Cereal grain exports to China unaffected … so far

The top executive at Cereals Canada is reassuring the country’s growers that exports of Canadian wheat and barley to China have not been affected by the recent diplomatic and trade issues that have hit canola.

However, Cam Dahl, executive director with Cereals Canada, said March 27 that situation could change quickly.

“I think the most important point to make is that right now, we are not seeing any restrictions on cereal crops,” Dahl said.

The Canadian grains sector is sitting on pins and needles this spring following confirmation that exports of Canadian canola to China have been curtailed.

Unconfirmed media reports last week suggested that exports of other Canadian crops including wheat, barley, peas and flax have also been affected, but Dahl said he has no evidence to suggest that’s the case.

So far, exports of Canadian wheat and barley to China are up sharply in the 2018-19 crop year, he added.

Canada typically exports about 750,000 tonnes of wheat annually to China. Industry estimates suggest that number could increase to around two million tonnes by the end of the 2018-19 crop year, which ends July 31.

“This year, with exports to China, we’ve seen a significant increase in both wheat and barley,” said Dahl, who characterized China and a mid-sized market for Canadian cereal grains.

Phil de Kemp, executive director with the Barley Council of Canada, said he’s seen no signs that Canadian barley exports to China have been negatively impacted.

“I know there are some rumours out there but right now it’s still business as usual with respect to barley (shipments) to China,” de Kemp said March 27.

Canadian barley shipments to China are up substantially and have been increasing over the past couple of years, he added.

In the 2018 calendar year, exports to China totalled about 1.7 million tonnes. Export volumes to China for the 2018-19 crop year are expected to come in at around 1.3 to 1.5 million tonnes.

The majority of barley exports to China are used by the Chinese malting and brewing industries, which prefer Canadian malting barley for its high protein and high enzyme packages.

Adjunct brewers in China combine Canadian malt barley with other commodities such as corn and rice.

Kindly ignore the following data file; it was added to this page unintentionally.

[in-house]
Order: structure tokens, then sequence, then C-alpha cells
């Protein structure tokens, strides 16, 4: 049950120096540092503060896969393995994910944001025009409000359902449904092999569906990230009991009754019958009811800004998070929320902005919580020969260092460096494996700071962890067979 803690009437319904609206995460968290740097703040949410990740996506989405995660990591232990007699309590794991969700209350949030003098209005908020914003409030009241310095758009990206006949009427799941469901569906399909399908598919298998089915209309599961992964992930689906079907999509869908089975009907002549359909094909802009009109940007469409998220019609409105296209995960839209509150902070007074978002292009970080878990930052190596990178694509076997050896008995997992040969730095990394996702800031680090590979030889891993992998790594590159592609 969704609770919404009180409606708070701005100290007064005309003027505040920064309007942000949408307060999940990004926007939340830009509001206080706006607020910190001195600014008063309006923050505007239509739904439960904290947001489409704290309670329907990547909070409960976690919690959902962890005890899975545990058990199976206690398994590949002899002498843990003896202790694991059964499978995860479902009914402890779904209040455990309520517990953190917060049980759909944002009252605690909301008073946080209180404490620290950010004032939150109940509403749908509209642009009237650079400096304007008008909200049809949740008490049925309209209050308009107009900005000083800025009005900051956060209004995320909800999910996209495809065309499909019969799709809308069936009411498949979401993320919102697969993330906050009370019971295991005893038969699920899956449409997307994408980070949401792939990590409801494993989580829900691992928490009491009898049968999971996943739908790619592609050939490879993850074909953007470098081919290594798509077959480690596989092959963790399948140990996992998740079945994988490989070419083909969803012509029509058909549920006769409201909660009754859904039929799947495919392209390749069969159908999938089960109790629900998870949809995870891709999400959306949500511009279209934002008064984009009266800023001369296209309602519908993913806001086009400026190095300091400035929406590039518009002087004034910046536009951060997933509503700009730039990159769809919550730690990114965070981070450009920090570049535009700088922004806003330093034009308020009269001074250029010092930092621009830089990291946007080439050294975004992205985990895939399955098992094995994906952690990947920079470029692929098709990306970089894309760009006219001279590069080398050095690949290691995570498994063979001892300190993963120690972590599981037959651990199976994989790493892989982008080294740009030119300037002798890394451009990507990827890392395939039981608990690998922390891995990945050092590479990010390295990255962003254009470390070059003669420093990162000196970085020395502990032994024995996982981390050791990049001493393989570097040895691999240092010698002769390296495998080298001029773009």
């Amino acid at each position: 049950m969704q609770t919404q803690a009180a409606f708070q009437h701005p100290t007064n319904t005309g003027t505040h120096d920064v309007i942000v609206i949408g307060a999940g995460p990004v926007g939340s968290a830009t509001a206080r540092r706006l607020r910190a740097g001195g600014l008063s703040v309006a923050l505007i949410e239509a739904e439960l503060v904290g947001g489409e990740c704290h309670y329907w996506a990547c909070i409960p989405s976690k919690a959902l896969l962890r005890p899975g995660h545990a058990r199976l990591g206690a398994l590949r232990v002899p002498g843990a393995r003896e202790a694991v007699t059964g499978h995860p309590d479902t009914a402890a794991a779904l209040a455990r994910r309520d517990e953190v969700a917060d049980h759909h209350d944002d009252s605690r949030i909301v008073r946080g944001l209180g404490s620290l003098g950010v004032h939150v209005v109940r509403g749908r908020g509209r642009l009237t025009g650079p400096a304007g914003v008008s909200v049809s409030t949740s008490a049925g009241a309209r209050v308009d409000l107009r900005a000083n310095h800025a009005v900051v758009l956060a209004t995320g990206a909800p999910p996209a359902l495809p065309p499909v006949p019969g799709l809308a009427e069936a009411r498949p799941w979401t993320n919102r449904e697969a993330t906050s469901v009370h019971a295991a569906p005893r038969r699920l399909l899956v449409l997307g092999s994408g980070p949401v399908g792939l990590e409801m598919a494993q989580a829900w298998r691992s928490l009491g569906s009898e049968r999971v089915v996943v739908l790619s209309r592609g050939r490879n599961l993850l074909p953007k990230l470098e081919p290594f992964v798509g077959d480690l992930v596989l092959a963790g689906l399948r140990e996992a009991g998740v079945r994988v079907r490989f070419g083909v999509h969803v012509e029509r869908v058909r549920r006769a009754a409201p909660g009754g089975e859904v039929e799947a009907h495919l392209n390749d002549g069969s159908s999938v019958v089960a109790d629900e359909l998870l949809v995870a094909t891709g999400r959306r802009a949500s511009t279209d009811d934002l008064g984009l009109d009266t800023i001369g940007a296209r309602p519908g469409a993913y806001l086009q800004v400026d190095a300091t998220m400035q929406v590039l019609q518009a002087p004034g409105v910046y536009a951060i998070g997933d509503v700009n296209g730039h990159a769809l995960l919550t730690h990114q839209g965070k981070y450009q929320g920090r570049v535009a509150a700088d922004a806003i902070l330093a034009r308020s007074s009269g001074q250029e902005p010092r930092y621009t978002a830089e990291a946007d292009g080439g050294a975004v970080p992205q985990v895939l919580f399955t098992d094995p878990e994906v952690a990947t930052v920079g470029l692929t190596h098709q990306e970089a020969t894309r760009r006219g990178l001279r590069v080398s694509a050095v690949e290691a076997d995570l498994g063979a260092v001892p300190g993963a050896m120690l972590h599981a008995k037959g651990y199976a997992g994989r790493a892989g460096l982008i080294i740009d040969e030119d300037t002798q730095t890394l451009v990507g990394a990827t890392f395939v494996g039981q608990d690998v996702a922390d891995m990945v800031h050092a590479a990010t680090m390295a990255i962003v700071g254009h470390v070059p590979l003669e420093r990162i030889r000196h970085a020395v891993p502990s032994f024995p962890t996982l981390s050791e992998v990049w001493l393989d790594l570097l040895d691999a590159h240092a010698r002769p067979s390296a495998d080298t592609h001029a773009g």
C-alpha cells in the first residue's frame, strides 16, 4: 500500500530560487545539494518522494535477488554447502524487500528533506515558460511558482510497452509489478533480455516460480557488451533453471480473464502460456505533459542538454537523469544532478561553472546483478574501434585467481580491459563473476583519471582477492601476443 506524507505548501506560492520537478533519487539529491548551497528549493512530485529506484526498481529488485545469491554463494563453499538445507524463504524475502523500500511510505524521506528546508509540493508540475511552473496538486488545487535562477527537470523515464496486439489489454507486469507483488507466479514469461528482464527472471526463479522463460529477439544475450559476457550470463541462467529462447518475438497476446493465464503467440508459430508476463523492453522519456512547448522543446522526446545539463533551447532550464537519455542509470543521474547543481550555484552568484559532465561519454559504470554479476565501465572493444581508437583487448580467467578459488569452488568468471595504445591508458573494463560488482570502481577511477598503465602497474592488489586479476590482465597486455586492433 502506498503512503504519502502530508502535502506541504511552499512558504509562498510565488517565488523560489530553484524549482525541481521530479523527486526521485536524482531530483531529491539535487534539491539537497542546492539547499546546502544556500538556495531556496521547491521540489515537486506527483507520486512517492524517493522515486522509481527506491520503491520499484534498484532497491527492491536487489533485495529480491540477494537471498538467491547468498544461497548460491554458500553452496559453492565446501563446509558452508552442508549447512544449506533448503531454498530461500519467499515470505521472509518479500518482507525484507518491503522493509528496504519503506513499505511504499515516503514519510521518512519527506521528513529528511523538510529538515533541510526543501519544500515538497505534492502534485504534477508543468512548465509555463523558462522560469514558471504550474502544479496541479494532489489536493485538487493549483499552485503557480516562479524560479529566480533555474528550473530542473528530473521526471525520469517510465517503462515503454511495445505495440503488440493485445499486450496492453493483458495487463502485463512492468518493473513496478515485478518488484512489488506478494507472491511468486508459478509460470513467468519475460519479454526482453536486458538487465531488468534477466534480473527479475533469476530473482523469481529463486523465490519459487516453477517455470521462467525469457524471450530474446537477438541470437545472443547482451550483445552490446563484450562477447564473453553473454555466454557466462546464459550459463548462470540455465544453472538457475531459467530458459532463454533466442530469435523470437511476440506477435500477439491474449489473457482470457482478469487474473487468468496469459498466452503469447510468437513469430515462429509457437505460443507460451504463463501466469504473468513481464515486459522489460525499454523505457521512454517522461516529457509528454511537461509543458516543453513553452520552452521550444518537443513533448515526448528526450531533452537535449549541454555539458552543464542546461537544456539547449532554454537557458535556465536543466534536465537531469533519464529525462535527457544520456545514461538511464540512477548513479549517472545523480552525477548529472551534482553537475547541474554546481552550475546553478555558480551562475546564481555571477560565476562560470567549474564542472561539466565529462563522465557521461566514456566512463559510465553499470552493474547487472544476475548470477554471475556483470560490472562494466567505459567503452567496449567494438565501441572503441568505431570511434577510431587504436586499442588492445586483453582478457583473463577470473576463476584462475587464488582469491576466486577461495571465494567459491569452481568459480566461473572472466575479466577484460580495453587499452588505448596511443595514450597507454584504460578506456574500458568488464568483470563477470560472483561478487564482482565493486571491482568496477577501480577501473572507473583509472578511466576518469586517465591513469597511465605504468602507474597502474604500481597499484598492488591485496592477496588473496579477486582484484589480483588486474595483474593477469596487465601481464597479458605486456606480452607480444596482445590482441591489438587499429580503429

De Kemp said China’s appetite for Canadian malting barley has been strong for some time, particularly in light of production problems in Australia, where barley yields have been low due to lack of moisture.

Dahl said Cereals Canada is aware of the risks that strained diplomatic relations with China pose.

“We know there’s a risk of non-science based restrictions being placed on exports to China, outside of canola. But what might trigger those responses? We just don’t know that,” he said.

Dahl also said it’s unlikely that a measured retaliatory response — such as suspending agricultural trade missions to China or cancelling scheduled visits from Chinese delegations — would benefit the Canadian cereal grains sector.

A number of industry-funded organizations — including the Canadian International Grains Institute and the Canadian Malt Barley Technical Centre — work closely with Chinese buyers of wheat and barley, sharing technical information about Canadian grains and hosting visiting delegations.

Cereals Canada also sends its own delegation to major markets each year to promote Canadian wheat and support marketing efforts in foreign countries.

So far, there has been no discussions about suspending such efforts, he said.

Dahl characterized the current trade situation as “extremely unpredictable” adding that growers and exporters are facing a growing list of costly market access restrictions.

“We’re seeing restrictions and market access issues with canola in China; this is on top of pulses in India, this is on top of durum in Italy, this is on top of concerns in Peru … (and) Vietnam and we have ongoing diplomatic issues with Saudi Arabia,” he said.

Earlier this week, the Western Canadian Wheat Growers Association echoed those concerns and encouraged the Liberal government in Ottawa to send a high-level delegation to China to bring certainty to Canadian canola exports.

“If the prime minister wants to support the Canadian agriculture economy, we should have this agriculture delegation starting immediately and not stopping until we have met with the appropriate officials in China, India, Italy, Peru and Vietnam,” said WCWGA chair Jim Wickett, a farmer from Rosetown, Sask.

About the author

explore

Stories from our other publications